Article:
(Just to complement our lunchtime discussion, I wanted to take a look at a few articles)
One of the unexpected results of the study revealed that co-management benefits the wealthier people in the local community, although it is not detrimental to the poor. "In other words, the main benefits tend to trickle up to the wealthy, rather than trickle down to the poor," Dr Cinner added. "Nevertheless, most people felt that they benefitted." The team found that the institutional design of the fishery management arrangement was vital in determining whether or not people felt they benefited from co-management and were willing to work together to protect fish stocks by complying with the rules.
Fishers and scientists had been working together on the problem for some years, sharing knowledge and building trust. This led to the trialling of new co-operative models for fishery management, based on the latest that science can reveal about the state of the fish stock and the surrounding marine ecosystem. The result is a revolutionary national system of marine tenure that allocates user rights and responsibilities to collectives of fishers.
The tragedy of the commons in international fisheries: An empirical examination (Journal of Environmental Economics and Management Volume 57, Issue 3, May 2009, Pages 321–333)
The results of my ordered category estimation indicate that the probability of a fish stock being over- (under-)utilised rises (falls) with the number of countries sharing the stock. This negative effect of sharing is apparent when stocks are harvested from either large or small portions of nations’ waters, suggesting that access is all that is required to have an effect on stock status. In addition to the detrimental impact of international sharing, some economic and biological characteristics affect stock status, for example, higher valued and slower-growing stocks face further exploitation pressure.
Trying to farm a fish just because there is an established market for it is a waste of time and money, argues Mr Greenberg. Farm animals were domesticated because they were suitable to begin with, and only got more so over time. Aquaculture will only work, environmentally and economically, with the right sort of fish. So far the search has turned up two good freshwater options—tilapia and the Vietnamese Pangasius or river cobbler. A marine version may still be out there. The prize is a form of protein that is far cheaper and more efficient to produce than meat.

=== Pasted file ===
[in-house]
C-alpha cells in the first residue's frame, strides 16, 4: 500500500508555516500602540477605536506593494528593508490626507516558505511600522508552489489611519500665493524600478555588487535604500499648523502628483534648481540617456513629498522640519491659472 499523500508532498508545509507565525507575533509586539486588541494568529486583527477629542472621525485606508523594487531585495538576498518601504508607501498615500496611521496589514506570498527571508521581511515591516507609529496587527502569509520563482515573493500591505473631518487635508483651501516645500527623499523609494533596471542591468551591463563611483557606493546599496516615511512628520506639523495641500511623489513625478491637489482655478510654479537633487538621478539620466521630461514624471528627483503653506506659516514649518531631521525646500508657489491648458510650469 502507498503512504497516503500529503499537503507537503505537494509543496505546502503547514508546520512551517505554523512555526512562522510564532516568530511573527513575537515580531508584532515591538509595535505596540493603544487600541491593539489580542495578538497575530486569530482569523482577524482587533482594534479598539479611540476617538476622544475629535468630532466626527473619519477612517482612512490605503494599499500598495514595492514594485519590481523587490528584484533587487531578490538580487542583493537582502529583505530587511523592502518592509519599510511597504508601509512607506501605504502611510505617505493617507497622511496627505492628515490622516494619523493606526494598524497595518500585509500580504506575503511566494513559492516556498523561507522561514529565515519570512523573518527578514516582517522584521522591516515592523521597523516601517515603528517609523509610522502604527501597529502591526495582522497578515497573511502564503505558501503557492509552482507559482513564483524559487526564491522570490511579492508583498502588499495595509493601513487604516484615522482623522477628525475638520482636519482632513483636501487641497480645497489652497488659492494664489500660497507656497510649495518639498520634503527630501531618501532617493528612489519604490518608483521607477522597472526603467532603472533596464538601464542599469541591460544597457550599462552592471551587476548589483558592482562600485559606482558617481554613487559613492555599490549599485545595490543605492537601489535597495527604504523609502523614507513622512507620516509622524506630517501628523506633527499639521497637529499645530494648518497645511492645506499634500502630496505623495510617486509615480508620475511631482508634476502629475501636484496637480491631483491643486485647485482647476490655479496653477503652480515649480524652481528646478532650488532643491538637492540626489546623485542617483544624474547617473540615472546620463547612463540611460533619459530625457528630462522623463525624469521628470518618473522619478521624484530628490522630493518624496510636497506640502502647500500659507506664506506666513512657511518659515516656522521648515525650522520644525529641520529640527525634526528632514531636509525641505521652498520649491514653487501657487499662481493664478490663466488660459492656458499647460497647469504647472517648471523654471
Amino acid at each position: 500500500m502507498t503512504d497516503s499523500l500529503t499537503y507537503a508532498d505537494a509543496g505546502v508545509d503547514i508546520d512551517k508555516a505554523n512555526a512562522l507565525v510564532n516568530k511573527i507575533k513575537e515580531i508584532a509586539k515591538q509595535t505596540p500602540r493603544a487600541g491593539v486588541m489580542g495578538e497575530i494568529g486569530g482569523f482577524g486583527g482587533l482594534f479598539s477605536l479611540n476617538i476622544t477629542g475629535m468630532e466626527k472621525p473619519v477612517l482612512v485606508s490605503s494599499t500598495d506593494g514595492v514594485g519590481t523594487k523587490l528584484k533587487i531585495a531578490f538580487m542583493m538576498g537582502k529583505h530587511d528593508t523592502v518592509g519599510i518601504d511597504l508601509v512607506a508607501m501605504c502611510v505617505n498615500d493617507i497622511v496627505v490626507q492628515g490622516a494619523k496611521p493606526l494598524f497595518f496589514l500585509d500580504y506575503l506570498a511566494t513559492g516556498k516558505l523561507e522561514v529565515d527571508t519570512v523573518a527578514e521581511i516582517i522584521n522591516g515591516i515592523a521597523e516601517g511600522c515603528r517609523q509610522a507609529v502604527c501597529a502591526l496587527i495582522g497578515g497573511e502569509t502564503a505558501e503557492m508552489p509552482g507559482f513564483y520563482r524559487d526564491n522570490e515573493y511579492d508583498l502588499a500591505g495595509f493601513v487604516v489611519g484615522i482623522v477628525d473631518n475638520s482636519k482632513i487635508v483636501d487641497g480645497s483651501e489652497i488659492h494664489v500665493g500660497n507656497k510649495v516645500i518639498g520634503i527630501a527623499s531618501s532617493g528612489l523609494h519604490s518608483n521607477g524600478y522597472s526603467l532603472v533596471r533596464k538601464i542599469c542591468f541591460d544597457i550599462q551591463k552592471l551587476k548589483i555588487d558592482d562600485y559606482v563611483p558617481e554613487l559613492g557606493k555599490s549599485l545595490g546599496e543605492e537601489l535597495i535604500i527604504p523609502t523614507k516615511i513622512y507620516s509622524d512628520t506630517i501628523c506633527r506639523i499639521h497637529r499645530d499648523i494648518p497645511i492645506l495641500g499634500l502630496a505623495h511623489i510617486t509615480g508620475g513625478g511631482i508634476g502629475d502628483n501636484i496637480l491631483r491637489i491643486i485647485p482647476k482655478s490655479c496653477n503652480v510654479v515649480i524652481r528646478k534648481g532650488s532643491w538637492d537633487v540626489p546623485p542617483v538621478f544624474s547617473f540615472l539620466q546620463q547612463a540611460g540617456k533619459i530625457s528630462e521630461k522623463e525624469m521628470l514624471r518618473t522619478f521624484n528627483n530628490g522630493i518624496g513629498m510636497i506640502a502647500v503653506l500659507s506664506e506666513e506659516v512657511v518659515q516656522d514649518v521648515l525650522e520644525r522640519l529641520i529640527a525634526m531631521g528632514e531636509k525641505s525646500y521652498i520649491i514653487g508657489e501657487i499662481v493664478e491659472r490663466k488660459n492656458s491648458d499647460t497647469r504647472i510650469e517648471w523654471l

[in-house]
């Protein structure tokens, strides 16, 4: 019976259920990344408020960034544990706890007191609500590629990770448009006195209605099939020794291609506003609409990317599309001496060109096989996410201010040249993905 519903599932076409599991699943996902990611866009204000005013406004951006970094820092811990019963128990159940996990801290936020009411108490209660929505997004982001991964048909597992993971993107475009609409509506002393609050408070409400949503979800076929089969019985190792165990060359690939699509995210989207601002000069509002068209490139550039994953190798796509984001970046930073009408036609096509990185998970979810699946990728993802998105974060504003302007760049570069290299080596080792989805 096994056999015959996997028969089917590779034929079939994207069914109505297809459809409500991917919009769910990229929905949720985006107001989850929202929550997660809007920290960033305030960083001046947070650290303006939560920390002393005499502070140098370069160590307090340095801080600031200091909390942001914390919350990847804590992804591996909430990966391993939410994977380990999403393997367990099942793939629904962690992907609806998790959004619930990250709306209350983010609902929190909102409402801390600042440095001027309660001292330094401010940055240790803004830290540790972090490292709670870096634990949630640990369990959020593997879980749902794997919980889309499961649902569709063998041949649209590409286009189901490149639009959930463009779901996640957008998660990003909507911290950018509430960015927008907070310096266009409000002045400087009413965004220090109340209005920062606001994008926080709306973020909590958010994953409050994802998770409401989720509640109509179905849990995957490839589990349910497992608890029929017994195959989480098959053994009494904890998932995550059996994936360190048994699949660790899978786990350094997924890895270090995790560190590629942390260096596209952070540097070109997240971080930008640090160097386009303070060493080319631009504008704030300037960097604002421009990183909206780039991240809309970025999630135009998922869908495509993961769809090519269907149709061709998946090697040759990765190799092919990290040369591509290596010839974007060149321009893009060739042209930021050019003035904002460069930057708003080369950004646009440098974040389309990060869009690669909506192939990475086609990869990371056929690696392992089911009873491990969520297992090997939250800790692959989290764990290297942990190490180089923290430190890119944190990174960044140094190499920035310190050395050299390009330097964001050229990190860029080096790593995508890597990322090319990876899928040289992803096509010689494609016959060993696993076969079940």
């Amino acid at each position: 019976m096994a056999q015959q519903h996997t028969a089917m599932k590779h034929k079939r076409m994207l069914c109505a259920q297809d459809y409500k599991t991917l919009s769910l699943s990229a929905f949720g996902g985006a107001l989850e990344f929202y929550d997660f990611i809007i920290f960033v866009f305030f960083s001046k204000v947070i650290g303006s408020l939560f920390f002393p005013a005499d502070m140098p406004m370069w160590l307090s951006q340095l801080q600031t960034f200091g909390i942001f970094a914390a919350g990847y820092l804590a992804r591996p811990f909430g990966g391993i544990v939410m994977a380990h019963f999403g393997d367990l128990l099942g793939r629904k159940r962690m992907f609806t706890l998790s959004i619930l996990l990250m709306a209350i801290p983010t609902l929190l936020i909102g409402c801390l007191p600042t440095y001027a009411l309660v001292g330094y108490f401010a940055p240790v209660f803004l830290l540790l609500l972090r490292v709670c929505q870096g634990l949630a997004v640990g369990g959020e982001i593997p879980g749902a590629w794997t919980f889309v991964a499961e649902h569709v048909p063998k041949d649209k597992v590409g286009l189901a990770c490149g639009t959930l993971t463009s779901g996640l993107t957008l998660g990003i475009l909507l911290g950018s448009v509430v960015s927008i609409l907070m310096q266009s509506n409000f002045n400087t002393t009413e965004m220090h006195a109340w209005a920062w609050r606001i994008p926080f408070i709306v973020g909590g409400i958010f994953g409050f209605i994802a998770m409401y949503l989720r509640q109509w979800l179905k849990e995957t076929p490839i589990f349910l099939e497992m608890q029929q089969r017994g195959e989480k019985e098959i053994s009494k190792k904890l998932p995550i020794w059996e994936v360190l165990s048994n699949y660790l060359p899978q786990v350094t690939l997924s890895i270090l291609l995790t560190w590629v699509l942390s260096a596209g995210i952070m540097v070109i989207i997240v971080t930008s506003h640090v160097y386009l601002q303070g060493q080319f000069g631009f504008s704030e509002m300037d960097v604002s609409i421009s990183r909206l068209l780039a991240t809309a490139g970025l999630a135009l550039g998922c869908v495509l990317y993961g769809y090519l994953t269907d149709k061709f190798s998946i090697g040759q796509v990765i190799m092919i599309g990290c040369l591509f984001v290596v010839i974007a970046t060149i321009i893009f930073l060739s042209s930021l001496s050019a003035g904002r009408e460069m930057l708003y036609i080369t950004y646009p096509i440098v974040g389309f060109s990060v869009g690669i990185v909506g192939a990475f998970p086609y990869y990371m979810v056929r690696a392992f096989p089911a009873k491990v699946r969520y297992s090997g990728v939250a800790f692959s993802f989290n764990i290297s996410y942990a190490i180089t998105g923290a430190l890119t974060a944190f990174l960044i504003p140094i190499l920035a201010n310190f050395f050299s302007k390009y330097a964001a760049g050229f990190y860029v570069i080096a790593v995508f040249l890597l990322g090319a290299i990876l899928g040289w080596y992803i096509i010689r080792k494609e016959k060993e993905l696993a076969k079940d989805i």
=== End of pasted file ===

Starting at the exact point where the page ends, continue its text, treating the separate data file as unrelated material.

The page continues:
Fisheries provide the classic example of the tragedy of the commons, which occurs when property rights are incomplete and access to a resource is open. The migratory nature of most fish species makes it difficult to establish and protect rights to fish in the sea, so the rule of capture prevails. The result is often overexploitation of the resource. Economists long have argued that the waste associated with this problem could be reduced if we "privatized the commons," that is, created individual private property rights for common-pool resources.
The tragedy of the commons in a fishery when relative performance matters (Ecological Economics Volume 81, September 2012, Pages 140–154)
This paper presents a simple model of a common access fishery where fishermen care about relative performance as well as absolute profits. Our model captures the idea that status (which depends on relative performance) in a community influences a person's well-being. In our main specification, relative performance depends on the absolute difference in after-tax profits. We show that overharvesting resulting from the tragedy of the commons problem is exacerbated by the desire for higher relative performance, leading to a smaller steady-state fish stock and smaller steady-state profit for all the fishermen. We also consider alternative specifications where status depends on the absolute difference in harvests or relative difference in profits, or where there is heterogeneity in the degree to which status matters, or allowing for the possibility of extinction. In all these specifications, status further reduces the steady-state fish stock. We examine taxes and an individual quota as policy alternatives and find support for using the direct quantity method to implement the socially efficient stock level.